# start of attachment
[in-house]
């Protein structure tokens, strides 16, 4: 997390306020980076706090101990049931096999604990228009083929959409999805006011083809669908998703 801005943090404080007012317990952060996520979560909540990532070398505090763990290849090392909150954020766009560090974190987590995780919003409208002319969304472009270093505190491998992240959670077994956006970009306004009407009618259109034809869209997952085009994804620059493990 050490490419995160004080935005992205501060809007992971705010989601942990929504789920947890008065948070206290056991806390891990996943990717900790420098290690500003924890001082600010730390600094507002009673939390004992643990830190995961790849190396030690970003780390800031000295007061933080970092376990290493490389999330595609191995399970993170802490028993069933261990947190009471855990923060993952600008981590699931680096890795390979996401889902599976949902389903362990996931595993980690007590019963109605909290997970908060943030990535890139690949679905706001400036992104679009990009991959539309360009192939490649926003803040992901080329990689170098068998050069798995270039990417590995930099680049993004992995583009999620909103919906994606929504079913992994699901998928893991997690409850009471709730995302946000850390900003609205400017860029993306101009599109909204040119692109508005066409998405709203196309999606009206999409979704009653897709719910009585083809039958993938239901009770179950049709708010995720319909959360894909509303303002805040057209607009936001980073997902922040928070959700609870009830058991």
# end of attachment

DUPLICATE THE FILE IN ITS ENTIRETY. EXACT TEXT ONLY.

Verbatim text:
[in-house]
């Protein structure tokens, strides 16, 4: 997390306020980076706090101990049931096999604990228009083929959409999805006011083809669908998703 801005943090404080007012317990952060996520979560909540990532070398505090763990290849090392909150954020766009560090974190987590995780919003409208002319969304472009270093505190491998992240959670077994956006970009306004009407009618259109034809869209997952085009994804620059493990 050490490419995160004080935005992205501060809007992971705010989601942990929504789920947890008065948070206290056991806390891990996943990717900790420098290690500003924890001082600010730390600094507002009673939390004992643990830190995961790849190396030690970003780390800031000295007061933080970092376990290493490389999330595609191995399970993170802490028993069933261990947190009471855990923060993952600008981590699931680096890795390979996401889902599976949902389903362990996931595993980690007590019963109605909290997970908060943030990535890139690949679905706001400036992104679009990009991959539309360009192939490649926003803040992901080329990689170098068998050069798995270039990417590995930099680049993004992995583009999620909103919906994606929504079913992994699901998928893991997690409850009471709730995302946000850390900003609205400017860029993306101009599109909204040119692109508005066409998405709203196309999606009206999409979704009653897709719910009585083809039958993938239901009770179950049709708010995720319909959360894909509303303002805040057209607009936001980073997902922040928070959700609870009830058991």